This action for tax refund was tried on a stipulation of facts to the following effect: The plaintiff's husband died on February 14, 1962. He had been a participant in a corporate employees' pension trust as to his share in which she was named beneficiary. She received her distributive share under the pension plan (a trust exempt from taxation under Code 92-3105 (k)) on May 1, 1962, and at the end of the calendar year made a tax return to the State of Georgia in which she reported the sums received as gross income. She now contends that the tax on the sums so paid should have been treated as capital gain rather than ordinary income. The court entered judgment in favor of the plaintiff, upon which the Revenue Commissioner assigns error.
There is no contention but that, prior to the enactment of Code Ann. 92-3122 (Ga. L. 1963, p. 628) distributions from exempt trusts were taxed to the distributee as ordinary income. The amending Act, approved April 12, 1963, recites in its preamble that it is an act to amend Code Ch. 92-31 "so as to clarify the taxation of distributions from a trust exempted from taxation by Code 92-3105 (k) . . ." Section 1 of the Act provides: "That in the case of a trust described in and exempt from taxation under subsection (k) of Code 92-3105, as added by amendment by an Act approved February 7, 1950 (Ga. L. 1950, pp. 75-77), if the total distributions payable with respect to any employee are paid to the distributee within one taxable year of the distributee on account of the employee's death or other separation from the service, or on account of the death of the employee after his separation from the service, the amounts of such distribution, to the extent exceeding the amounts contributed by the employee, . . . shall be considered a gain from the sale or exchange of a capital asset held for more than six months." Section 2 provides: "The above amendment is made to clarify taxation of distributions from trusts exempted from taxation under Code 92-3105 (k) as amended."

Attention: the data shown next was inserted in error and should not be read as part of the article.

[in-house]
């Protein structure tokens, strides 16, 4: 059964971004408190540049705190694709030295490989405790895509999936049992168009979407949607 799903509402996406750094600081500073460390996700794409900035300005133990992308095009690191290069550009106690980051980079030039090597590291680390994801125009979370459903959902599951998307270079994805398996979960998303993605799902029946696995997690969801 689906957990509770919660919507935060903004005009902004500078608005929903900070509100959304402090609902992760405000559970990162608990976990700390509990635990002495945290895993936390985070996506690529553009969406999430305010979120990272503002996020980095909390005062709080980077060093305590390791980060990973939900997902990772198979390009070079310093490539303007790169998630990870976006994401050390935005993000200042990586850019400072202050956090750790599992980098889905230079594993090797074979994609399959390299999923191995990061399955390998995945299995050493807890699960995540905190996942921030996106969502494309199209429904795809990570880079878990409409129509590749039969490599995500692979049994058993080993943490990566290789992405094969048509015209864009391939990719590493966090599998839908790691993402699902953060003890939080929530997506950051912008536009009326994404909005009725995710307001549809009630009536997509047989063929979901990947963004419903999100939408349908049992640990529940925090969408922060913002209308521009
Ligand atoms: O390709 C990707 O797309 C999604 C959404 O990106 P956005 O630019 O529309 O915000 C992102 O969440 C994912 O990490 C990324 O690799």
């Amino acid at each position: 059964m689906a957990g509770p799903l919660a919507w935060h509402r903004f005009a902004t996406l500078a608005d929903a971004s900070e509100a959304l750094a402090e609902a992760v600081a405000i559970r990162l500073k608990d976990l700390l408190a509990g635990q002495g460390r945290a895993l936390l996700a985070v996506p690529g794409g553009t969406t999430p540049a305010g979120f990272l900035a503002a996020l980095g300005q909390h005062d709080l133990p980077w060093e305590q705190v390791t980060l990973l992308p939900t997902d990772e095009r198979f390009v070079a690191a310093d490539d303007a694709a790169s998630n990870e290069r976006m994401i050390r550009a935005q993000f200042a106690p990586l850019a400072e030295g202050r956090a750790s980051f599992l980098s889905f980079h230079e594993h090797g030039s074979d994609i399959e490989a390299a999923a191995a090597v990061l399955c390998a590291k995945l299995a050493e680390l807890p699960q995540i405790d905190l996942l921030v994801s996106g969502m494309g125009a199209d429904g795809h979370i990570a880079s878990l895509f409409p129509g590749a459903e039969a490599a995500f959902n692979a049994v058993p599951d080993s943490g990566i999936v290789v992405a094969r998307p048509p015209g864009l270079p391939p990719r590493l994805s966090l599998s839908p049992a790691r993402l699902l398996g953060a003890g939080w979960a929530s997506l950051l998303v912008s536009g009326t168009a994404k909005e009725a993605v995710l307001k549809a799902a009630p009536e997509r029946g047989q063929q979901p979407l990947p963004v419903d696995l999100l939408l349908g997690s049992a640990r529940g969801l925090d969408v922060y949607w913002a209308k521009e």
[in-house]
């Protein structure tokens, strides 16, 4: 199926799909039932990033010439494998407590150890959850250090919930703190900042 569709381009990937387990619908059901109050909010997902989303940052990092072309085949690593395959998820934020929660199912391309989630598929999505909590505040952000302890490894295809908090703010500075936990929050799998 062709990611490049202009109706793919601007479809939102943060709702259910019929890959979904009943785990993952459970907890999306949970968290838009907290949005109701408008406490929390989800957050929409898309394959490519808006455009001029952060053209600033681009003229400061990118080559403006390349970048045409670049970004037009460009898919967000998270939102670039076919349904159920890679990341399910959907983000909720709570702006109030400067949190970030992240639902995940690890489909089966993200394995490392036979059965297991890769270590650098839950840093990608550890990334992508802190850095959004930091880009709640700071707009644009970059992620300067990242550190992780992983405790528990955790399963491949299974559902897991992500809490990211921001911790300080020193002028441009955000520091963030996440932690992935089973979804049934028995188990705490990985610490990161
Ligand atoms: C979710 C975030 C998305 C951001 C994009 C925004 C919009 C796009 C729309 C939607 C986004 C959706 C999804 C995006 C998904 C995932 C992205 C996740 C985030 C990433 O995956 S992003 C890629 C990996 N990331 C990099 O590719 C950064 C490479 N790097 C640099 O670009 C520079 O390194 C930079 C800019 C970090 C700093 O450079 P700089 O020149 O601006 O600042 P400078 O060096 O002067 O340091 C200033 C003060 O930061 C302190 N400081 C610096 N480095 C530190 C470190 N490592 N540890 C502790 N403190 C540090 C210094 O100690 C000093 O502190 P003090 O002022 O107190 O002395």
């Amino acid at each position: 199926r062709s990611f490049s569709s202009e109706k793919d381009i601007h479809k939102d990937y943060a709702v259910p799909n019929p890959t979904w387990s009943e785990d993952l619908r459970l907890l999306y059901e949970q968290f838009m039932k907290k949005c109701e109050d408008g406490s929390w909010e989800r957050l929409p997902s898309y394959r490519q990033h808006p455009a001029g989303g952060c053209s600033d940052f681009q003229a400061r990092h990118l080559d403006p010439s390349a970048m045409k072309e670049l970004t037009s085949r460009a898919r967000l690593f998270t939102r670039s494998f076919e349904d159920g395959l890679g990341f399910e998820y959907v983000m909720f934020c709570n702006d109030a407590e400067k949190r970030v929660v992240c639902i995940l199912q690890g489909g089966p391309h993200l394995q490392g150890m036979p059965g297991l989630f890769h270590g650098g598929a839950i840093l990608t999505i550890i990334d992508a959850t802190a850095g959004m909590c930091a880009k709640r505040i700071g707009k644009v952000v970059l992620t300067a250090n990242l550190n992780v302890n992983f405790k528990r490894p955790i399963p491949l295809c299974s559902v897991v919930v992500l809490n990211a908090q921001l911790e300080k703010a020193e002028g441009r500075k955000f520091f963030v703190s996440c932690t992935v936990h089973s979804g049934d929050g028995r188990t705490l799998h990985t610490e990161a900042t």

Statutes generally receive prospective rather than retrospective application. " 'Statutes framed in general terms and not plainly indicating the contrary will be construed prospectively, so as to apply to persons, subjects, and things within their purview and scope coming into existence subsequent to their enactment.' 82 CJS 558, 319." Griffin v. Benton, 92 Ga. App. 167
, 168 (88 SE2d 287
). The statute itself uses the future tense and does not recite any intention to deal retrospectively with the law of taxation. For persons using a calendar year as their temporal basis for taxation, as was this plaintiff, the accounting period ended December 31, 1962. Code Ann. 92-3118. At that time the statute in question had not been passed, and when it was passed it did not recite that it was intended to be applied to prior periods of taxation on which the rights and liabilities had already accrued. The statute does say that its purpose is to "clarify" the method of taxation as to the source of income with which it deals, but this clarification also appears to have only a prospective effect. Indeed, one legislature has no power to declare the intent of a prior General Assembly in enacting a law, this being a legislative attempt to perform a judicial function by construing a law, which is not permissible under Constitutional provisions. Code 2-123; McCutcheon v. Smith, 199 Ga. 685 (2) (35 SE2d 144)
; Knudsen v. Duffee-Freeman, Inc., 95 Ga. App. 872 (99 SE2d 370)
; Martin v. Baldwin, 215 Ga. 293 (110 SE2d 344)
The taxpayers' rights and liabilities for the taxable year of 1962 were determined by the law applicable on the last day of that year, at which time the funds here concerned were taxable as ordinary income. The Act of 1963 has no application to this situation. It was accordingly error for the trial court to enter judgment in favor of the plaintiff on her claim for refund.